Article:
While the French-based giant Pernod Ricard is the world’s second-largest wine and spirits conglomerate, wine only represents €1 in every €25 of its revenue.
As a spokesman told Bloomberg, the company regularly evaluates it options, which may include “divestments or the streamlining of some or part of individual business units.”
The current ‘option exploration’ includes the disposal of its two leading southern hemisphere brands – Jacob’s Creek and Brancott Estate – as well as another pair of storied Australian labels, St Hugo and George Wyndham. Also under consideration are two wine brands from New Zealand: Stoneleigh and Church Road. But for the moment, its Spanish wines Campo Viejo and Ysios, along with Château Sainte Marguerite in Provence and Kenwood in California, are not being reviewed. But how likely will the long-term continued ownership of these brands be once the Southern Hemisphere brands are gone?
Hold the Champagne
On the other hand, Pernod Ricard is expected to retain its Champagnes, Mumm and Perrier Jouët businesses, as the marketing strategies and profit margins are more in line with the spirits brands that drive the company’s business.
A glance at the company’s website illustrates where its nine still wines and two sparkling brands fit in a ‘House of Brands’ portfolio that has no fewer than 245. Both Champagnes are “Strategic International Brands… true global heavyweights [that] account for the highest share of business and potential”. Perrier Jouët is also a ‘luxury’ and “Prestige’ brand… available in iconic outlets around the world.”
The wine brands, about which the company only says “Whether it’s shared over a meal or to celebrate a special occasion, wine is increasingly appreciated by a growing variety of consumers around the world” appear on the website at the end of the list of categories, almost as an afterthought.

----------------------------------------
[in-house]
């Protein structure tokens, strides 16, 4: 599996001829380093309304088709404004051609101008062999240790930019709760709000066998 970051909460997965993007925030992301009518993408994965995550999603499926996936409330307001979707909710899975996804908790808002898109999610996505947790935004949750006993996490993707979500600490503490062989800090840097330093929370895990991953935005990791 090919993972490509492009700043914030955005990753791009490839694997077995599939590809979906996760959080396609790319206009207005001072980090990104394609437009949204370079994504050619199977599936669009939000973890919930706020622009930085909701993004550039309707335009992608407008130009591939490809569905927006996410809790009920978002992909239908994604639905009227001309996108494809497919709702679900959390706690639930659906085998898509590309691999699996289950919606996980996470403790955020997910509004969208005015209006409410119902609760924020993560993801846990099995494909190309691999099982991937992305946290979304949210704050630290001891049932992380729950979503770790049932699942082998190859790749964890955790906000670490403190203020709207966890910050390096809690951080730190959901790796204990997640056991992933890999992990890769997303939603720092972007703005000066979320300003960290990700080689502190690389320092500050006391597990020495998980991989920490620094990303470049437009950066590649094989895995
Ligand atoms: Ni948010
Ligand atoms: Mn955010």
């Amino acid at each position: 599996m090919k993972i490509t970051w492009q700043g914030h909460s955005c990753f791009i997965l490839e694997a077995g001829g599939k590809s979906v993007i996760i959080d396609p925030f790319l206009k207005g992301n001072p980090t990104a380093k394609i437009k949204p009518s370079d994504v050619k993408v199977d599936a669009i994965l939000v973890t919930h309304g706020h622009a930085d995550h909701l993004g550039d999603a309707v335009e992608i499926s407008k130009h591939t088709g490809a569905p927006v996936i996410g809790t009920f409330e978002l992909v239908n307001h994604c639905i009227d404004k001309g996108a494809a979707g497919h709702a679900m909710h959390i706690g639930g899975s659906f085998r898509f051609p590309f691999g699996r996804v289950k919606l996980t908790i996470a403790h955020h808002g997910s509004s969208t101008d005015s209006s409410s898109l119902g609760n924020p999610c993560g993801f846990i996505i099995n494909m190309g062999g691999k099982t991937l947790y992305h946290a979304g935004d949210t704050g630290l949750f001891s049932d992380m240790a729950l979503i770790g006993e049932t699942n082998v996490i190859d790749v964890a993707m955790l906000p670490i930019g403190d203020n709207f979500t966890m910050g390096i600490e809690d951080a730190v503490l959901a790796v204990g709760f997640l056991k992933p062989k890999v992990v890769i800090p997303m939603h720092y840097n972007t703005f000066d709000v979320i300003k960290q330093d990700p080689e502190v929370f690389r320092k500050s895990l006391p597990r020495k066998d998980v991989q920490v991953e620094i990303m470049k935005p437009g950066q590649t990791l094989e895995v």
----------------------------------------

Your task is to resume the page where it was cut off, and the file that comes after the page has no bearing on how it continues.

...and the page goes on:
Fifteen years of ownership
Wine industry observers with long experience will remember how Pernod Ricard acquired Brancott Estate — when it was still called Montana — in 2008, following its sale by Allied Domecq. At the time, the brand was expected to go to Diageo, but CEO Paul Walsh rejected it because it was unlikely to generate sufficient growth.
Ownership of a sector that is always at the mercy of the weather does not fit easily with a business that has to deal with shareholders and analysts who want reliable quarterly growth.
Walsh stated that the “acquisition would not meet [Diageo’s] investment criteria”. The company would, he said, “add selectively to our wine business, especially within the premium segment.”
Fifteen years later, Diageo’s only wine assets are Moët & Chandon and the London merchant, Justerini & Brooks.
One of the people who shared Diageo’s lack of enthusiasm for wine production as a corporate investment was Philip Bowman, CEO of Allied Domecq. Bowman privately acknowledged at the time, to Meininger’s Robert Joseph, that ownership of a sector that is always at the mercy of the weather does not fit easily with a business that has to deal with shareholders and analysts who want reliable quarterly growth.
The management of Pernod Ricard seemed to be thinking along the same lines when it tried, unsuccessfully, to sell its wine portfolio in 2019, but appeared to display renewed affection for the sector when it acquired Château Sainte Marguerite. Time will tell how long that relationship will last.